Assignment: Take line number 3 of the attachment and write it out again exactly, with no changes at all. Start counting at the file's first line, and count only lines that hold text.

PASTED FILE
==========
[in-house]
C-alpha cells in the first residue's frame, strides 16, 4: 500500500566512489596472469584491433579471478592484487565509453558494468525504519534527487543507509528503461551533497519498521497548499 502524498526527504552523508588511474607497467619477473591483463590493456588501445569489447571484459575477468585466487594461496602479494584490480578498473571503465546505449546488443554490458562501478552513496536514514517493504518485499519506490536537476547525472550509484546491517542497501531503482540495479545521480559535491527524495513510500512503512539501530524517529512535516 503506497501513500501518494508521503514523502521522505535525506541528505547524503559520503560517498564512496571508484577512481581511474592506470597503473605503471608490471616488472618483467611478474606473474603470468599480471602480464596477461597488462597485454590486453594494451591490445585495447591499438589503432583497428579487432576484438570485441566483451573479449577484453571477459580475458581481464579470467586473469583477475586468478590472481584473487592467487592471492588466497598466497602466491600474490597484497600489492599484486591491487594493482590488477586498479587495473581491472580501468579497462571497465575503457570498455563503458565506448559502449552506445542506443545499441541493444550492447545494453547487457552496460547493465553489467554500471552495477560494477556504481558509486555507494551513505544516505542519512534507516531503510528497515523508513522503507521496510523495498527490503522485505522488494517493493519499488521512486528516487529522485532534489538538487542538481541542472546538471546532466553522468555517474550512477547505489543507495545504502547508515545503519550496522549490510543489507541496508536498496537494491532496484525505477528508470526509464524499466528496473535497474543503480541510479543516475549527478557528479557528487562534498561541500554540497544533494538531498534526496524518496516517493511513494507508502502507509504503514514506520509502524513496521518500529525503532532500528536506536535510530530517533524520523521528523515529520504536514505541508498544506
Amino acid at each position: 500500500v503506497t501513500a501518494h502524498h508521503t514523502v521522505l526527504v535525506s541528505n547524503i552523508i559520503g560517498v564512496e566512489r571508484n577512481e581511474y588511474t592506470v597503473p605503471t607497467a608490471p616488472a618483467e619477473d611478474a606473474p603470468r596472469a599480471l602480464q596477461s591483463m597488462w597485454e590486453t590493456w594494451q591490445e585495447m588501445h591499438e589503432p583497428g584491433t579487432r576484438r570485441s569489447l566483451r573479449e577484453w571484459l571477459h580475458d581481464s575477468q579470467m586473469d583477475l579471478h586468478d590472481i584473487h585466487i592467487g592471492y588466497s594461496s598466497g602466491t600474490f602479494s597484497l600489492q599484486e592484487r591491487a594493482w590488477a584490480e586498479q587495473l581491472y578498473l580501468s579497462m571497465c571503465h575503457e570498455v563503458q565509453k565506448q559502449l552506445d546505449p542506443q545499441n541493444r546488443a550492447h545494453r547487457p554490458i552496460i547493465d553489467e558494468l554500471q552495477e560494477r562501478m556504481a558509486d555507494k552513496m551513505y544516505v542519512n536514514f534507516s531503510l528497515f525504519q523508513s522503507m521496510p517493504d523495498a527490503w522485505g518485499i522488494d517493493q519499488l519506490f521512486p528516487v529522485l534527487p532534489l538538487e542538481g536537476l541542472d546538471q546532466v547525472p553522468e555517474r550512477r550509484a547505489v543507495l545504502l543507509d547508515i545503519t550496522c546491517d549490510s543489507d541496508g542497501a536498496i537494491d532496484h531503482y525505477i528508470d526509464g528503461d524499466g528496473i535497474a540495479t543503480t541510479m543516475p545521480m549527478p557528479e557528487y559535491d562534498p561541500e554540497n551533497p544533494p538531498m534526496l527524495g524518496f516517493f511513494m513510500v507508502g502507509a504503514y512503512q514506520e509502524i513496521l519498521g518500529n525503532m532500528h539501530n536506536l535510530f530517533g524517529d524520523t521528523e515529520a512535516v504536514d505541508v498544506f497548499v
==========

Amino acid at each position: 500500500v503506497t501513500a501518494h502524498h508521503t514523502v521522505l526527504v535525506s541528505n547524503i552523508i559520503g560517498v564512496e566512489r571508484n577512481e581511474y588511474t592506470v597503473p605503471t607497467a608490471p616488472a618483467e619477473d611478474a606473474p603470468r596472469a599480471l602480464q596477461s591483463m597488462w597485454e590486453t590493456w594494451q591490445e585495447m588501445h591499438e589503432p583497428g584491433t579487432r576484438r570485441s569489447l566483451r573479449e577484453w571484459l571477459h580475458d581481464s575477468q579470467m586473469d583477475l579471478h586468478d590472481i584473487h585466487i592467487g592471492y588466497s594461496s598466497g602466491t600474490f602479494s597484497l600489492q599484486e592484487r591491487a594493482w590488477a584490480e586498479q587495473l581491472y578498473l580501468s579497462m571497465c571503465h575503457e570498455v563503458q565509453k565506448q559502449l552506445d546505449p542506443q545499441n541493444r546488443a550492447h545494453r547487457p554490458i552496460i547493465d553489467e558494468l554500471q552495477e560494477r562501478m556504481a558509486d555507494k552513496m551513505y544516505v542519512n536514514f534507516s531503510l528497515f525504519q523508513s522503507m521496510p517493504d523495498a527490503w522485505g518485499i522488494d517493493q519499488l519506490f521512486p528516487v529522485l534527487p532534489l538538487e542538481g536537476l541542472d546538471q546532466v547525472p553522468e555517474r550512477r550509484a547505489v543507495l545504502l543507509d547508515i545503519t550496522c546491517d549490510s543489507d541496508g542497501a536498496i537494491d532496484h531503482y525505477i528508470d526509464g528503461d524499466g528496473i535497474a540495479t543503480t541510479m543516475p545521480m549527478p557528479e557528487y559535491d562534498p561541500e554540497n551533497p544533494p538531498m534526496l527524495g524518496f516517493f511513494m513510500v507508502g502507509a504503514y512503512q514506520e509502524i513496521l519498521g518500529n525503532m532500528h539501530n536506536l535510530f530517533g524517529d524520523t521528523e515529520a512535516v504536514d505541508v498544506f497548499v